ACC Says Quality Is Job #1
The American College of Cardiology has launched a preemptive strike in the likely upcoming battle for health reform. The organization and 300 member-cardiologists spent a day last month lobbying Capitol Hill, armed with ACC's new QualityFirst campaign and evidence that cardiologists are already collecting quality data and crunching numbers to improve care. The QualityFirst campaign, which will be focused inside the Beltway, backs cost-effective, quality care; payment incentives; increased transparency; and coordination across care sites. “The current system and its focus on quantity, not quality, is unsustainable,” said Dr. W. Douglas Weaver, ACC president, at a press briefing. The ACC also shared results of a poll of 1,003 likely voters conducted for the organization. Eighty-six percent of respondents said they'd trust physicians or medical or patient advocacy groups to set quality standards. In addition, 83% agreed that ACC's QualityFirst objectives were extremely or very important, and 64% said the organization's top priority should be setting new standards for health reform.
CMS Proposes Denial of CAS
The Centers for Medicare and Medicaid Services has proposed to keep the status quo—no coverage—of percutaneous transluminal angioplasty (PTA) of the carotid artery concurrent with stenting. The ACC, the Society for Vascular Medicine, and the Society of Vascular Interventional Neurology had asked the agency to reconsider and add coverage for patients who are at high risk for carotid endarterectomy because of defined anatomic factors, and who have symptomatic carotid artery stenosis of 50%-90% or greater or asymptomatic carotid artery stenosis of at least 80%. In comments on the proposed decision, the organizations again argued for coverage, citing “compelling scientific evidence” that revascularization prevents stroke, compared with medical therapy. “CMS should not require that CAS be superior to [carotid endarterectomy] to consider it a valid treatment option,” according to the groups.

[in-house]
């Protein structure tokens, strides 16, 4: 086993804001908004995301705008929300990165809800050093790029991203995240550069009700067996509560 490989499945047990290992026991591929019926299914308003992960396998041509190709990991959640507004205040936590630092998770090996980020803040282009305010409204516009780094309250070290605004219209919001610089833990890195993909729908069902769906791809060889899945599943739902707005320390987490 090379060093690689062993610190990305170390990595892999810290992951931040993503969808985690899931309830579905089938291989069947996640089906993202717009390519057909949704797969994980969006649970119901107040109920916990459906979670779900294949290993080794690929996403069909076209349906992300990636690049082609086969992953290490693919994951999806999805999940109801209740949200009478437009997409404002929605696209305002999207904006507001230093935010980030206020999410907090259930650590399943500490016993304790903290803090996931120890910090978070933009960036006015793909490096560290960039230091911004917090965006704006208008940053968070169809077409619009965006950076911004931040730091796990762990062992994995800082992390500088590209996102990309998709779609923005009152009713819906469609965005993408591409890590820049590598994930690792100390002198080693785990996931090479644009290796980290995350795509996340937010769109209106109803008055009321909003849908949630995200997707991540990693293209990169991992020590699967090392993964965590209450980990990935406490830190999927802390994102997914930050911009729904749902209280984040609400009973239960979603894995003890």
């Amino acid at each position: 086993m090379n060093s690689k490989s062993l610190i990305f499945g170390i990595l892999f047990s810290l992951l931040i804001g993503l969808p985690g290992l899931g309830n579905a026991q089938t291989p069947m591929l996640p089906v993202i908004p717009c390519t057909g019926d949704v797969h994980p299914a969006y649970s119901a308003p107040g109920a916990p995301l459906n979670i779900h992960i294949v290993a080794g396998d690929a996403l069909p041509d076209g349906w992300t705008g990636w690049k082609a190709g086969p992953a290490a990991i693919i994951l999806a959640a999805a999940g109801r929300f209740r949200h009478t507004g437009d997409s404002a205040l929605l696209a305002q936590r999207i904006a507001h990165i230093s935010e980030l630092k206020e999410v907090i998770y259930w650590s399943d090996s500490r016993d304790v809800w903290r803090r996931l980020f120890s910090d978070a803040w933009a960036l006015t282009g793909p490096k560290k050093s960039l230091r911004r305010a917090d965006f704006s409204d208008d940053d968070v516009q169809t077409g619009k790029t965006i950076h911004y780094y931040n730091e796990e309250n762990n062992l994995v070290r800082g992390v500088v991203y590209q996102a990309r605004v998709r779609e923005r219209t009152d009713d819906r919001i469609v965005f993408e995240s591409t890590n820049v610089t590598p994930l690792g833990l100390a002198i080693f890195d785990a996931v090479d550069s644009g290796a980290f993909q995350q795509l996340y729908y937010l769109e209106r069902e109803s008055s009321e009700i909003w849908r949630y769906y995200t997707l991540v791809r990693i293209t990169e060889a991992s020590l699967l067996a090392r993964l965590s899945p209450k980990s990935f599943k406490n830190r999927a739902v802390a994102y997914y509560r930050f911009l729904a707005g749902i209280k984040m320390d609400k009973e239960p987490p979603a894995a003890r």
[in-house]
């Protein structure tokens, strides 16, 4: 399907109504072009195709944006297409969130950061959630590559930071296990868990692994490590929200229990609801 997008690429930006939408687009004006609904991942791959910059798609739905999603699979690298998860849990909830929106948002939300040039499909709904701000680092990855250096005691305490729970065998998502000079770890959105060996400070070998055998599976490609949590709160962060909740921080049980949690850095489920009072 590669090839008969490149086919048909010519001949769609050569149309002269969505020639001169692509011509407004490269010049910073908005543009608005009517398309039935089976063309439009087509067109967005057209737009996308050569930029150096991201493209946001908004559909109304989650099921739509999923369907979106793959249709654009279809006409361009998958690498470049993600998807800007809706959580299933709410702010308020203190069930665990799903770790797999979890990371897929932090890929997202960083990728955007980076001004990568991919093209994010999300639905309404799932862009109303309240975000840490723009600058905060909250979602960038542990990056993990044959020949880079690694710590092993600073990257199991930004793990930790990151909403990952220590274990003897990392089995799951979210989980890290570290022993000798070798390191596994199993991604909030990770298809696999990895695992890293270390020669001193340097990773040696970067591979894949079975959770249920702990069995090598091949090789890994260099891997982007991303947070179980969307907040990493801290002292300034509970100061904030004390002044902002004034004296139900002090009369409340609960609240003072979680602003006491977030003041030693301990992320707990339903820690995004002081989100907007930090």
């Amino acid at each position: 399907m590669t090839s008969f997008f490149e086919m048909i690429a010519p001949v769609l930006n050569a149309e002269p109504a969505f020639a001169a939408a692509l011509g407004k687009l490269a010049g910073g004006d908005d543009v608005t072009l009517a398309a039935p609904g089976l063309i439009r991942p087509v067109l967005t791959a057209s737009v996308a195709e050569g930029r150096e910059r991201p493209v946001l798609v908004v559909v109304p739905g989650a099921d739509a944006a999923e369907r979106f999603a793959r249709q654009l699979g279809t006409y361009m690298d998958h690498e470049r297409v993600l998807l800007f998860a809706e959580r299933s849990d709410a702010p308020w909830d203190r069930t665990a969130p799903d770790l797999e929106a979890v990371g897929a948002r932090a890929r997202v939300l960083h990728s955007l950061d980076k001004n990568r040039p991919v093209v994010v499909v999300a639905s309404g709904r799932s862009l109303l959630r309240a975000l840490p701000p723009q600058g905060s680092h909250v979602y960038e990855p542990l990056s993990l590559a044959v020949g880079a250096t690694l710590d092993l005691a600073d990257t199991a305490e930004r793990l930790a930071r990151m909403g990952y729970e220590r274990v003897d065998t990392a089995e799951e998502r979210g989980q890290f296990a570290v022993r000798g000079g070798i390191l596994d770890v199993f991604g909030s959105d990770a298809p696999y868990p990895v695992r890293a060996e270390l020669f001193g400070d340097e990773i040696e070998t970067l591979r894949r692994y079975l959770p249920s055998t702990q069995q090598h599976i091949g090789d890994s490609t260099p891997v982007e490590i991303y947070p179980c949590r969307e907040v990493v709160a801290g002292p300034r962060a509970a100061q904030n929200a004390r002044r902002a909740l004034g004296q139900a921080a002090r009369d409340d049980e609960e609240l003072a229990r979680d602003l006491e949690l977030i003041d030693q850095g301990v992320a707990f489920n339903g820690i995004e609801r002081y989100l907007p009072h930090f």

CMS Alters Overpayment Policy
CMS will no longer seek payment from a physician for an overpayment while the physician is seeking a reconsideration of the overpayment determination by a qualified independent contractor. Under the new policy, which was mandated by the 2003 Medicare Modernization Act, the agency can only seek to recoup the payment after a decision has been made on the reconsideration. The changes, which went into effect Sept. 29, apply to most Part A and Part B claims for which a demand letter has been issued. The changes do not affect the appeal process or the normal debt collection and referral process, according to the CMS.
PQRI Frustrating, But Not Costly
A total of 90% of physicians answering a Medical Group Management Association survey said that they had trouble accessing their confidential 2007 Physician Quality Reporting Initiative (PQRI) reports from the Centers for Medicare and Medicaid's secure Web site. Overall, 70% sought CMS help in getting the reports; of those, 11% rated the help as not satisfactory. The PQRI reports received average marks for clarity and slightly lower ratings for providing guidance on improving outcomes. Even so, 90% of the practices said they would participate in the 2008 PQRI program. Survey responses were taken from 295 practices who said they had reported on PQRI measures from July to December 2007. When asked why they participated, the largest weight was given to preparing for the future, when quality reporting is anticipated to play a bigger role in Medicare reimbursement. Overall, 61% of practices earned a bonus from 2007. Most practices said that participation had not led to the need for more staff or higher expenses.